It never seemed realistic to make chocolate at home. A chocolate tart, sure, but chocolate made from cacao beans? Impossible. Yet every couple of months, that’s exactly what I do. I even capture this experience on my website, in all of it’s it’s disastrous yet delicious glory. As one of your guest bloggers for this month I hope you will enjoy these fun chocolate excursions. -Max Gandy
For me to make chocolate at home in South Korea, starting with 2kg of un-roasted cacao beans, takes about a month. Over the course of that month, in my free time–when I’m not teaching English, rock climbing, or finding the nearest dance floor–I inspect, sort, roast, break, winnow, and grind those beans into a paste. These brown almond-shaped seeds were grown in football-shaped pods, harvested from large tropical trees grown around the equator, and then collected, fermented and dried before being shipped to me. Fermenting them develops healthy antioxidants as well as the chemicals necessary for the chocolate flavor we desire. Drying and later roasting further develop my unique vintage.
Additionally, I add sugar, milk powder, and cocoa butter (for milk chocolate) or added cocoa butter (for dark chocolate) to the cacao paste in my little refiner. It was originally built in India and distributed for the purpose of grinding flour for making dosa. But a particle size-reducing machine like this is just one of many that micro-batch chocolate makers must re-purpose in order to craft the product we think of as chocolate. Bigger chocolate makers use bigger specialized equipment, but every few weeks I take a hammer to the beans I toast in my 1-pound coffee roaster, and then I blow away the light shells with a hair drier. Afterwards I refine my chocolate for 48 hours straight.
The twelve or so steps of chocolate making take at minimum one month from ripened pod to packaged bar, but often even longer. Like a fine wine, chocolate is almost always aged before it hits the market, allowing flavors to mellow out and change over time. For a home made chocolate to remain healthy after all that processing requires a focus on sourcing quality ingredients. But these days there’s no need to even leave your home, much less your continent, to find quality cacao beans (shell on) or nibs (already shelled). You won’t be a bonafide chocolate maker after following these simple chocolate recipes, but I guarantee you will better appreciate your local bakeries and chocolate shops. This recipe is vegan & dairy free.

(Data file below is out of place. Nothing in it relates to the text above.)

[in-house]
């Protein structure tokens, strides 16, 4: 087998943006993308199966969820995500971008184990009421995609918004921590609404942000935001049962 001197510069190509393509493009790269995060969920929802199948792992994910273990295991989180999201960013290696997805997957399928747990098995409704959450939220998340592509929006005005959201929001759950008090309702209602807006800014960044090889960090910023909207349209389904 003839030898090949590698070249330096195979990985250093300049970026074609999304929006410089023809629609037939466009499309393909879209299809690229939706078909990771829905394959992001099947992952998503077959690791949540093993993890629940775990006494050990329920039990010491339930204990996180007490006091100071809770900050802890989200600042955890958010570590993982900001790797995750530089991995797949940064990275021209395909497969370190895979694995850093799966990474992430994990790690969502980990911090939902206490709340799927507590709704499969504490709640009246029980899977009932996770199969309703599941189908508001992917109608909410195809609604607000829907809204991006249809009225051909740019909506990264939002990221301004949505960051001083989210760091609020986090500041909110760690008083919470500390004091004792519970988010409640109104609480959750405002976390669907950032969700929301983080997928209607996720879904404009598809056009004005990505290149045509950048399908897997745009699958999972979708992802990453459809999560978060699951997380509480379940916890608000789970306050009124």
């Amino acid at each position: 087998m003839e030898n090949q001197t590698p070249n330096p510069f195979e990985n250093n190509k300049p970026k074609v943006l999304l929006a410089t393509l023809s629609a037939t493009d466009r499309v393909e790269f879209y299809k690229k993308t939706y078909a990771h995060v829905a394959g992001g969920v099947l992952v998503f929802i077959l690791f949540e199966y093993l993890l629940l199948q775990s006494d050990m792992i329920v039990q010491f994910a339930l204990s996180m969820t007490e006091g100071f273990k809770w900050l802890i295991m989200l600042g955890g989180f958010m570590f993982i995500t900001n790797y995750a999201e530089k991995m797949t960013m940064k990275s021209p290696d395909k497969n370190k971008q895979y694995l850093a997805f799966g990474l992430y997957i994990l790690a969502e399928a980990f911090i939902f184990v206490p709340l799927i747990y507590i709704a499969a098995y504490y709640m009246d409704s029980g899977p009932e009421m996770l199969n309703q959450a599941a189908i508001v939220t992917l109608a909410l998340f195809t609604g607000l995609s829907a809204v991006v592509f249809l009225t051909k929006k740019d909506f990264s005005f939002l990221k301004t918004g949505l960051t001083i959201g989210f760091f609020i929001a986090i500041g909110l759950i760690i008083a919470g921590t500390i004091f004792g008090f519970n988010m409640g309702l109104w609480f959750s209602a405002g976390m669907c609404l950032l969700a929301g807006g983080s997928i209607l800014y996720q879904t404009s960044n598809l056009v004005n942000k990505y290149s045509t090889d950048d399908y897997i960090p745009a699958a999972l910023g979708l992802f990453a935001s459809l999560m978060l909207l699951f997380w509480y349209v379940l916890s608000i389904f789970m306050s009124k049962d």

Nib-to-Bar Chocolate, 70%
- 100g cacao nibs, warmed in a 150F oven for 10 minutes
- 10g cocoa butter, melted
- 33g white or coconut sugar
- high-powered blender
Carefully put half of your warm nibs plus the melted cocoa butter into the blender. Mix on high speed for one minute. Add half of the remaining nibs and blend for thirty more seconds. Add the remaining nibs and blend for another thirty seconds. Finally, add the sugar in three rounds, blending for ten seconds between each round. This is also the time to add your powdered herbs. Taste your chocolate now; you may refine for one more minute, if desired, but consider the fate of your blender.
Chocolate is basically one giant emulsion, just like mayonnaise. So the longer it is refined, the easier it will melt in your mouth. Once you stop blending and the cocoa butter starts to harden, you won’t be able to continue refining. This will make what I call “eating chocolate,” meaning that it won’t be pretty or super smooth, but it will be delicious and unique. This exact flavor profile will never be able to be recreated, so savor it.
Max is a chocolate aficionado from Washington D.C, with five years of craft chocolate experience. She enjoys learning languages, traveling, and wine on the beach. Easily bribed with quality chocolate, she revels in feeling familiar in the widely unknown. Read about her chocolate adventures on her website.